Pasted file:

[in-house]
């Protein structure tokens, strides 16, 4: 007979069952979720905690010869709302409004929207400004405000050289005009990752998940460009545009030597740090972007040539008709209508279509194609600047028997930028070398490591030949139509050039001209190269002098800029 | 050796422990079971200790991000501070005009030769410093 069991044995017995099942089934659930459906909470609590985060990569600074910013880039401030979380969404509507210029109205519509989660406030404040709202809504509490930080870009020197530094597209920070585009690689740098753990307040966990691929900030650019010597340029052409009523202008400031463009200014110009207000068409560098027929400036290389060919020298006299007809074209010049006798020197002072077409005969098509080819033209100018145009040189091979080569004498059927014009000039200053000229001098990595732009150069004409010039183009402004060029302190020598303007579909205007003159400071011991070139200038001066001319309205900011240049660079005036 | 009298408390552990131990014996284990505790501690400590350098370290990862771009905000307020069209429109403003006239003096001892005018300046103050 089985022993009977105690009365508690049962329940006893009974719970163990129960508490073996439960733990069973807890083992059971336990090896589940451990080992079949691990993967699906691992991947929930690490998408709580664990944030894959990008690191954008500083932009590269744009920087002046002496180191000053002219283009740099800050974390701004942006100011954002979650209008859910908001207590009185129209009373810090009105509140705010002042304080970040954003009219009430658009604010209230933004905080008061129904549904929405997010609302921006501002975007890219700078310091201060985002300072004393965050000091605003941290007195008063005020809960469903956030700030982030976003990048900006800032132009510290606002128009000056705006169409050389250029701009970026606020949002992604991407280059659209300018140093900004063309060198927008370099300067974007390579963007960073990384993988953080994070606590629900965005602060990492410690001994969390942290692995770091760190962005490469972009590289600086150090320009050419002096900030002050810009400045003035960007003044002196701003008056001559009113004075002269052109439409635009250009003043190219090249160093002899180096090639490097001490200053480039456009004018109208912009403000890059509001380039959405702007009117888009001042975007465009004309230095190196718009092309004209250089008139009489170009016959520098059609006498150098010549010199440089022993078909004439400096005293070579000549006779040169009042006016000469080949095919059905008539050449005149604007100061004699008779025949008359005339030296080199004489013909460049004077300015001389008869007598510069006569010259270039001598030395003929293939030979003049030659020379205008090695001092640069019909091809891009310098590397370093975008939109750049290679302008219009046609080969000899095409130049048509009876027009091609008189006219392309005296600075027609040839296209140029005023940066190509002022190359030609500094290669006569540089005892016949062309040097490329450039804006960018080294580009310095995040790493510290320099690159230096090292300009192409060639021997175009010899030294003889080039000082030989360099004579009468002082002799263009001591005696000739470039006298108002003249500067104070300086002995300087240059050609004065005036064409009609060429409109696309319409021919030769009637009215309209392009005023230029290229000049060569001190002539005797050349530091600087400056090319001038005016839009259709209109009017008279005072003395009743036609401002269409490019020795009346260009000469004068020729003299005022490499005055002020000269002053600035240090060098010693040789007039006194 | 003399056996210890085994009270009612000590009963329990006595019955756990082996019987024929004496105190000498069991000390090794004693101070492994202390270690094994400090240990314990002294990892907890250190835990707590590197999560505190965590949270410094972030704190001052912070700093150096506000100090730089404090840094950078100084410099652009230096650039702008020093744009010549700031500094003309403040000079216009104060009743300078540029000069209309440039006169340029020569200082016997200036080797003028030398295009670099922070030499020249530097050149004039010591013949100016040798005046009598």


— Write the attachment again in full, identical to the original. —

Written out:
[in-house]
């Protein structure tokens, strides 16, 4: 007979069952979720905690010869709302409004929207400004405000050289005009990752998940460009545009030597740090972007040539008709209508279509194609600047028997930028070398490591030949139509050039001209190269002098800029 | 050796422990079971200790991000501070005009030769410093 069991044995017995099942089934659930459906909470609590985060990569600074910013880039401030979380969404509507210029109205519509989660406030404040709202809504509490930080870009020197530094597209920070585009690689740098753990307040966990691929900030650019010597340029052409009523202008400031463009200014110009207000068409560098027929400036290389060919020298006299007809074209010049006798020197002072077409005969098509080819033209100018145009040189091979080569004498059927014009000039200053000229001098990595732009150069004409010039183009402004060029302190020598303007579909205007003159400071011991070139200038001066001319309205900011240049660079005036 | 009298408390552990131990014996284990505790501690400590350098370290990862771009905000307020069209429109403003006239003096001892005018300046103050 089985022993009977105690009365508690049962329940006893009974719970163990129960508490073996439960733990069973807890083992059971336990090896589940451990080992079949691990993967699906691992991947929930690490998408709580664990944030894959990008690191954008500083932009590269744009920087002046002496180191000053002219283009740099800050974390701004942006100011954002979650209008859910908001207590009185129209009373810090009105509140705010002042304080970040954003009219009430658009604010209230933004905080008061129904549904929405997010609302921006501002975007890219700078310091201060985002300072004393965050000091605003941290007195008063005020809960469903956030700030982030976003990048900006800032132009510290606002128009000056705006169409050389250029701009970026606020949002992604991407280059659209300018140093900004063309060198927008370099300067974007390579963007960073990384993988953080994070606590629900965005602060990492410690001994969390942290692995770091760190962005490469972009590289600086150090320009050419002096900030002050810009400045003035960007003044002196701003008056001559009113004075002269052109439409635009250009003043190219090249160093002899180096090639490097001490200053480039456009004018109208912009403000890059509001380039959405702007009117888009001042975007465009004309230095190196718009092309004209250089008139009489170009016959520098059609006498150098010549010199440089022993078909004439400096005293070579000549006779040169009042006016000469080949095919059905008539050449005149604007100061004699008779025949008359005339030296080199004489013909460049004077300015001389008869007598510069006569010259270039001598030395003929293939030979003049030659020379205008090695001092640069019909091809891009310098590397370093975008939109750049290679302008219009046609080969000899095409130049048509009876027009091609008189006219392309005296600075027609040839296209140029005023940066190509002022190359030609500094290669006569540089005892016949062309040097490329450039804006960018080294580009310095995040790493510290320099690159230096090292300009192409060639021997175009010899030294003889080039000082030989360099004579009468002082002799263009001591005696000739470039006298108002003249500067104070300086002995300087240059050609004065005036064409009609060429409109696309319409021919030769009637009215309209392009005023230029290229000049060569001190002539005797050349530091600087400056090319001038005016839009259709209109009017008279005072003395009743036609401002269409490019020795009346260009000469004068020729003299005022490499005055002020000269002053600035240090060098010693040789007039006194 | 003399056996210890085994009270009612000590009963329990006595019955756990082996019987024929004496105190000498069991000390090794004693101070492994202390270690094994400090240990314990002294990892907890250190835990707590590197999560505190965590949270410094972030704190001052912070700093150096506000100090730089404090840094950078100084410099652009230096650039702008020093744009010549700031500094003309403040000079216009104060009743300078540029000069209309440039006169340029020569200082016997200036080797003028030398295009670099922070030499020249530097050149004039010591013949100016040798005046009598």